As the rain pours down and the temperature struggle to get into the double digits, a lot of us avid gardeners gravitate towards our bookshelves. It struck me today just how much inspiration I gleaned from books when we were first starting our garden.
As much as I adored flicking through glossy magazines such as Gardens Illustrated or The English Garden (both of which are mush more suited to the Tasmanian climate than any Australian publication), the articles always whetted the appetite but never really satisfied it. We were blissfully ignorant about gardening in a cool climate, having begun our journey in Brisbane where plants almost grew overnight and all year round, but then moving to a place where months of cold winter sent most into hibernation.
My local library was where I first found Beth Chatto. I am not sure why I gravitated towards her books above all the others. Perhaps it was because in her dust-jacket photo on ‘The Green Tapestry‘ she looked like a kindly lady. It shows her stooped amidst a bed of poppies, daisies and lilies, with her glasses balanced on her nose. She looked like a nice person, and the photos of her garden were breathtaking. An absence of a historic mansion and miles of immaculate gravel paths made what she was advocating completely achievable, and her no-nonsense attitude just made sense to me.
Her love of gardening grew out of her passion for floral art, and her method came from her husband’s love of ecology. Her philosophy is simple – choose appropriate plants for your conditions and place them pleasingly. It makes so much sense! ‘The Green Tapestry‘ is perhaps my favourite of all her books, mainly for nostalgic reasons. I borrowed it from the library so many times that I came to recognise the little dirty marks I had made in its pages and I realised it was time to invest in a copy of my own.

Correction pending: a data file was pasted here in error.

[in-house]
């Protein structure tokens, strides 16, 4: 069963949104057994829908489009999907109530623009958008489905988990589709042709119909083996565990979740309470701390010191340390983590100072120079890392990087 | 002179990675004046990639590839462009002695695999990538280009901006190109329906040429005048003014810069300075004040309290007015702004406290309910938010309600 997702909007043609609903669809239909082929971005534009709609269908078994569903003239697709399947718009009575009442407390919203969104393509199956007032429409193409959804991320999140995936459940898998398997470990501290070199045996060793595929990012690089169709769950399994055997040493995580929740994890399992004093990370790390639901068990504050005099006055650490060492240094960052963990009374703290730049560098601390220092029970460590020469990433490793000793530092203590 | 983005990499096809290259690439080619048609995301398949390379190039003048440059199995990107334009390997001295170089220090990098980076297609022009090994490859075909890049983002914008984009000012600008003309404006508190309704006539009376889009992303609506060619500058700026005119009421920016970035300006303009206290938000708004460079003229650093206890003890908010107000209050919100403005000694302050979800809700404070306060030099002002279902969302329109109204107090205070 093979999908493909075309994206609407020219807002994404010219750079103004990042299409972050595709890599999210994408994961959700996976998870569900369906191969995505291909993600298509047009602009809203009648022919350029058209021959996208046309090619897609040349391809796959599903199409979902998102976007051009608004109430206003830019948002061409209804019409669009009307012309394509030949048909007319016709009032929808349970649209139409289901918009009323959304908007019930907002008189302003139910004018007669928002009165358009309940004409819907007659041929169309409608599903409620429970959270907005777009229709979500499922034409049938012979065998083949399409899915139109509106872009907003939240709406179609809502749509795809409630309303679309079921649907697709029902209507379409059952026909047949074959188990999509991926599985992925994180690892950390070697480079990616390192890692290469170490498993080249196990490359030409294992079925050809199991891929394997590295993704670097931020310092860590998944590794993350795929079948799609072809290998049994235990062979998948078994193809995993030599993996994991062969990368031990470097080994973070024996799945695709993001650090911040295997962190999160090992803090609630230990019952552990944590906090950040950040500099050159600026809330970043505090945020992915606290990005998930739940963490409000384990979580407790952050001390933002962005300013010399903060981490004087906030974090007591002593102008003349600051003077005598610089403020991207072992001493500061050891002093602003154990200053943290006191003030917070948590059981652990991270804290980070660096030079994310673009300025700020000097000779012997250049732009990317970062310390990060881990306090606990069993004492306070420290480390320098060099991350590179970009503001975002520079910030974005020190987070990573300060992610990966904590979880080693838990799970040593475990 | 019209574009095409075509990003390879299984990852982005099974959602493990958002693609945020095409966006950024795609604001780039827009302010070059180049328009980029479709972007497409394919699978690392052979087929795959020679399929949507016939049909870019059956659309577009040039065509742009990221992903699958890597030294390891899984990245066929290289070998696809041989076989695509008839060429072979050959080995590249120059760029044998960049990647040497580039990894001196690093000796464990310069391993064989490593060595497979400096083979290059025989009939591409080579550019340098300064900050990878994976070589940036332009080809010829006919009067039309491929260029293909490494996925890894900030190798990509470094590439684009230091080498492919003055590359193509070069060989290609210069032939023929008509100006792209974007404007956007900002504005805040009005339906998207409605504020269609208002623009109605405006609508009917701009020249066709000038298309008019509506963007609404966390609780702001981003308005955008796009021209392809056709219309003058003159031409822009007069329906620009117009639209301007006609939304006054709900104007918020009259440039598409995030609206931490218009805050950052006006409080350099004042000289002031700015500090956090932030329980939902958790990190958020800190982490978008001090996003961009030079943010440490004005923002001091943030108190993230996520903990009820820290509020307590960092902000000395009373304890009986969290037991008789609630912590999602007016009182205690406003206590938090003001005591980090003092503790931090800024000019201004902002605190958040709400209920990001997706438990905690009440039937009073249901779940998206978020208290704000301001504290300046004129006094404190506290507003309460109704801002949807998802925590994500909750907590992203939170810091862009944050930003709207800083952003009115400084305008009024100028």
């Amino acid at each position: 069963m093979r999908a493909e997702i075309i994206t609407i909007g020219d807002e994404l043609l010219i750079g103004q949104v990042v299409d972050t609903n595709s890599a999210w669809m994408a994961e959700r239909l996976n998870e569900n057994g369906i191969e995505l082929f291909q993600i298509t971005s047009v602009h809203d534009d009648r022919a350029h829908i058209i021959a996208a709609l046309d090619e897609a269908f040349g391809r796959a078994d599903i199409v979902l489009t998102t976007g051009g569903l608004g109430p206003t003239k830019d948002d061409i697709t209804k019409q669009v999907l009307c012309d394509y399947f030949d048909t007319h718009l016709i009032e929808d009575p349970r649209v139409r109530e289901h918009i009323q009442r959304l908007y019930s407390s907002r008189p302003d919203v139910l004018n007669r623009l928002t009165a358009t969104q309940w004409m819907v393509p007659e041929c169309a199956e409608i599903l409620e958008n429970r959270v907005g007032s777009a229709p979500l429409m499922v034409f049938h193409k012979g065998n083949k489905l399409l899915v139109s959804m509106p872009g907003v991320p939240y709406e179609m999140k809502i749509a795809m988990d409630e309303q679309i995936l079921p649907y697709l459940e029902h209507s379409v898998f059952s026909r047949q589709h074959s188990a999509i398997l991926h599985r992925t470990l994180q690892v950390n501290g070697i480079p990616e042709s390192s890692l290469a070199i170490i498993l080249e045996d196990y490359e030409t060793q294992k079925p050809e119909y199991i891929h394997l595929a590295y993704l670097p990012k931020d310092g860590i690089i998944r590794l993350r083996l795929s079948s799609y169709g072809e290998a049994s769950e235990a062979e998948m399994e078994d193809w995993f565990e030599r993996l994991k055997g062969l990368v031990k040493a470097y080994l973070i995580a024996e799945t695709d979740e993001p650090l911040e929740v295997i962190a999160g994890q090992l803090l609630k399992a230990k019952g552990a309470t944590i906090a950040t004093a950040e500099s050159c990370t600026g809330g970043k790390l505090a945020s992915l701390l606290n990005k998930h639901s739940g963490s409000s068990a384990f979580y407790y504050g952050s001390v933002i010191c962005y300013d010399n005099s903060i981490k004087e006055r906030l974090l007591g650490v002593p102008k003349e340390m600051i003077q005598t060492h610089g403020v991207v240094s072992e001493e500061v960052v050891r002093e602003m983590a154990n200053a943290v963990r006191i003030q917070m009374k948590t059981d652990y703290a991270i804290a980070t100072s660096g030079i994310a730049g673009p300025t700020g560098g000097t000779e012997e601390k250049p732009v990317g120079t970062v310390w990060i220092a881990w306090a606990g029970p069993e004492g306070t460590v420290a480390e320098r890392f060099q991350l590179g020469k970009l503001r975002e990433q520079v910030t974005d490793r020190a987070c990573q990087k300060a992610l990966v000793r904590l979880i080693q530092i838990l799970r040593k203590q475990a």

I loved the fact it wasn’t full of dreary lists of seasonal tasks, or ‘how-to’s’ for everything that ever needed doing. Her borders appeared artful, and yet naturalistic and unconstrained, long before Piet Oudolf made prairie-style gardening fashionable. She didn’t mollycoddle her plants and admitted her failings and mistakes. Somehow, she took the mystique out of gardening and made creating a beautiful space attainable, given time. I took her advice and found that creating a garden was neither frightening nor difficult.
How could I be? It was everything I had imagined. Calm. Beautiful. All about the plants and not the property that encased them. Simple and yet so complex, brimming with bird and insect life, and reflecting the artistic eye that she is so famous for. Beautifully crafted and yet so naturalistic.
Twenty years later, and I still refer to that book. I always recommend it to new gardeners looking for inspiration. It lives in our little shop, where I am constantly bringing it out to show our customers what can be achieved with a little time and patience. I have since purchased a few of Beths books, and when I remember who I lent ‘The Gravel Garden‘ to, I’ll gladly revisit that one as well.
But it will always be ‘The Green Tapestry‘ that holds the special spot on the bookshelf at Wychwood. I think we all have one book that influenced us above all others, and for me, that is it.